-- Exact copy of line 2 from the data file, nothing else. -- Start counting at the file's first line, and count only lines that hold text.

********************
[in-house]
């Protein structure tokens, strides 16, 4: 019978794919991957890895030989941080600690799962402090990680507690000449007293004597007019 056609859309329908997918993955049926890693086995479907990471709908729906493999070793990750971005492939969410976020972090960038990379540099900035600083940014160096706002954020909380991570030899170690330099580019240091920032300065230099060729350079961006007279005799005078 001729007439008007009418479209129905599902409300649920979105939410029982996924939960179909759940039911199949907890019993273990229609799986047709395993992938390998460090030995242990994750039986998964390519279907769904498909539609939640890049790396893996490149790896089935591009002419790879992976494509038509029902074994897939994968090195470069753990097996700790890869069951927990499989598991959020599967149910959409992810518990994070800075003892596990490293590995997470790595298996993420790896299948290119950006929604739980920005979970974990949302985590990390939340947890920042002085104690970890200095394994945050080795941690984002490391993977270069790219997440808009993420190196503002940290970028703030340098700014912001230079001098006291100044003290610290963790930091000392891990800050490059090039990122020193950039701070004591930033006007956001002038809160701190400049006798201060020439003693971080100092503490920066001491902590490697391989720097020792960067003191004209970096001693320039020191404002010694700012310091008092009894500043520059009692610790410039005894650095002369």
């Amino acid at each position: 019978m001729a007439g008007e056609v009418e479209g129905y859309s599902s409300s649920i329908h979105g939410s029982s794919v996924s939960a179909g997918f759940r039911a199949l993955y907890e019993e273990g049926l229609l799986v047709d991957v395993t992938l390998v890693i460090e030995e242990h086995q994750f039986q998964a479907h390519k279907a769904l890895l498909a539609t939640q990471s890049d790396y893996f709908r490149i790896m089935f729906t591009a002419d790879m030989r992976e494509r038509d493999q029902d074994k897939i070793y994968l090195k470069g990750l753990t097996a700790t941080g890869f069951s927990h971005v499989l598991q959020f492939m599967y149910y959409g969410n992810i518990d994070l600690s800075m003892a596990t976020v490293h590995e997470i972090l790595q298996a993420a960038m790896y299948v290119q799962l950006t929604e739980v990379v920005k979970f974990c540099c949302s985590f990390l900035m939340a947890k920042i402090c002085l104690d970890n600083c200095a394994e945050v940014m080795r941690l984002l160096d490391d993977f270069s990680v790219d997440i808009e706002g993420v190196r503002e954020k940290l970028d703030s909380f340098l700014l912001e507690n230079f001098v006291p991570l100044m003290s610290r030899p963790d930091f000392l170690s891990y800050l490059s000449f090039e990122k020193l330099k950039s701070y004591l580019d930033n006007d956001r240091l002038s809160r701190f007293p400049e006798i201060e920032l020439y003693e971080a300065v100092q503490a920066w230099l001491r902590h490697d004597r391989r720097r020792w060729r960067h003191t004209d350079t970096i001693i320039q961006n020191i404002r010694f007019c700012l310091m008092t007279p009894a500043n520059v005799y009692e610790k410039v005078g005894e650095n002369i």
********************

């Protein structure tokens, strides 16, 4: 019978794919991957890895030989941080600690799962402090990680507690000449007293004597007019 056609859309329908997918993955049926890693086995479907990471709908729906493999070793990750971005492939969410976020972090960038990379540099900035600083940014160096706002954020909380991570030899170690330099580019240091920032300065230099060729350079961006007279005799005078 001729007439008007009418479209129905599902409300649920979105939410029982996924939960179909759940039911199949907890019993273990229609799986047709395993992938390998460090030995242990994750039986998964390519279907769904498909539609939640890049790396893996490149790896089935591009002419790879992976494509038509029902074994897939994968090195470069753990097996700790890869069951927990499989598991959020599967149910959409992810518990994070800075003892596990490293590995997470790595298996993420790896299948290119950006929604739980920005979970974990949302985590990390939340947890920042002085104690970890200095394994945050080795941690984002490391993977270069790219997440808009993420190196503002940290970028703030340098700014912001230079001098006291100044003290610290963790930091000392891990800050490059090039990122020193950039701070004591930033006007956001002038809160701190400049006798201060020439003693971080100092503490920066001491902590490697391989720097020792960067003191004209970096001693320039020191404002010694700012310091008092009894500043520059009692610790410039005894650095002369």